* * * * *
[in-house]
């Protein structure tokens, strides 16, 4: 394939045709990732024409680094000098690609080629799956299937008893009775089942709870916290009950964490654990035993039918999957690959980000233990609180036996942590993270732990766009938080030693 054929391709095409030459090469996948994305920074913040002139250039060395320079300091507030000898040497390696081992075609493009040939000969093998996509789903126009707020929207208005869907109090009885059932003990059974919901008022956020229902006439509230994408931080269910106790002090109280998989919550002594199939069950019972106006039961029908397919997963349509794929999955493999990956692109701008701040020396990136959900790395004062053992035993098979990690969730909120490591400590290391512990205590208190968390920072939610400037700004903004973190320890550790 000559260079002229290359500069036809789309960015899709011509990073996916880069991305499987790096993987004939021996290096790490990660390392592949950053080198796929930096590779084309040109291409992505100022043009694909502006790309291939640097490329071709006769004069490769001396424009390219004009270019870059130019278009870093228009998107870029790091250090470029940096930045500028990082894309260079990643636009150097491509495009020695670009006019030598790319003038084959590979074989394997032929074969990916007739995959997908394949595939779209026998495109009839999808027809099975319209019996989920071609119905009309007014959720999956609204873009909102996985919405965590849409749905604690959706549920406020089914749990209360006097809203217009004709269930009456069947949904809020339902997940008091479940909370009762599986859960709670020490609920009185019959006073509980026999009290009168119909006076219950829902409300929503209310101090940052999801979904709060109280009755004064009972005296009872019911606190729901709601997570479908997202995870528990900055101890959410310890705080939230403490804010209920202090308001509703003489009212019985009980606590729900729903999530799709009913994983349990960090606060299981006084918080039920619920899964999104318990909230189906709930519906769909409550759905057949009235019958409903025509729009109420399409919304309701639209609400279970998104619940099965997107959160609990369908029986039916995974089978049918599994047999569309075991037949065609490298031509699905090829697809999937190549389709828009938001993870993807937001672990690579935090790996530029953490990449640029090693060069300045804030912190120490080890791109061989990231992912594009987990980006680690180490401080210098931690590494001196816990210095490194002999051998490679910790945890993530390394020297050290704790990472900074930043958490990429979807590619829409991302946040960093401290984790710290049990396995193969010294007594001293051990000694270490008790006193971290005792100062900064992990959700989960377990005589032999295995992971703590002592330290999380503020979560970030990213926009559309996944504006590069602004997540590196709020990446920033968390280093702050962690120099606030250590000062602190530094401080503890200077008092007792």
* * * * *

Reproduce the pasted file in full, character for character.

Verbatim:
[in-house]
């Protein structure tokens, strides 16, 4: 394939045709990732024409680094000098690609080629799956299937008893009775089942709870916290009950964490654990035993039918999957690959980000233990609180036996942590993270732990766009938080030693 054929391709095409030459090469996948994305920074913040002139250039060395320079300091507030000898040497390696081992075609493009040939000969093998996509789903126009707020929207208005869907109090009885059932003990059974919901008022956020229902006439509230994408931080269910106790002090109280998989919550002594199939069950019972106006039961029908397919997963349509794929999955493999990956692109701008701040020396990136959900790395004062053992035993098979990690969730909120490591400590290391512990205590208190968390920072939610400037700004903004973190320890550790 000559260079002229290359500069036809789309960015899709011509990073996916880069991305499987790096993987004939021996290096790490990660390392592949950053080198796929930096590779084309040109291409992505100022043009694909502006790309291939640097490329071709006769004069490769001396424009390219004009270019870059130019278009870093228009998107870029790091250090470029940096930045500028990082894309260079990643636009150097491509495009020695670009006019030598790319003038084959590979074989394997032929074969990916007739995959997908394949595939779209026998495109009839999808027809099975319209019996989920071609119905009309007014959720999956609204873009909102996985919405965590849409749905604690959706549920406020089914749990209360006097809203217009004709269930009456069947949904809020339902997940008091479940909370009762599986859960709670020490609920009185019959006073509980026999009290009168119909006076219950829902409300929503209310101090940052999801979904709060109280009755004064009972005296009872019911606190729901709601997570479908997202995870528990900055101890959410310890705080939230403490804010209920202090308001509703003489009212019985009980606590729900729903999530799709009913994983349990960090606060299981006084918080039920619920899964999104318990909230189906709930519906769909409550759905057949009235019958409903025509729009109420399409919304309701639209609400279970998104619940099965997107959160609990369908029986039916995974089978049918599994047999569309075991037949065609490298031509699905090829697809999937190549389709828009938001993870993807937001672990690579935090790996530029953490990449640029090693060069300045804030912190120490080890791109061989990231992912594009987990980006680690180490401080210098931690590494001196816990210095490194002999051998490679910790945890993530390394020297050290704790990472900074930043958490990429979807590619829409991302946040960093401290984790710290049990396995193969010294007594001293051990000694270490008790006193971290005792100062900064992990959700989960377990005589032999295995992971703590002592330290999380503020979560970030990213926009559309996944504006590069602004997540590196709020990446920033968390280093702050962690120099606030250590000062602190530094401080503890200077008092007792």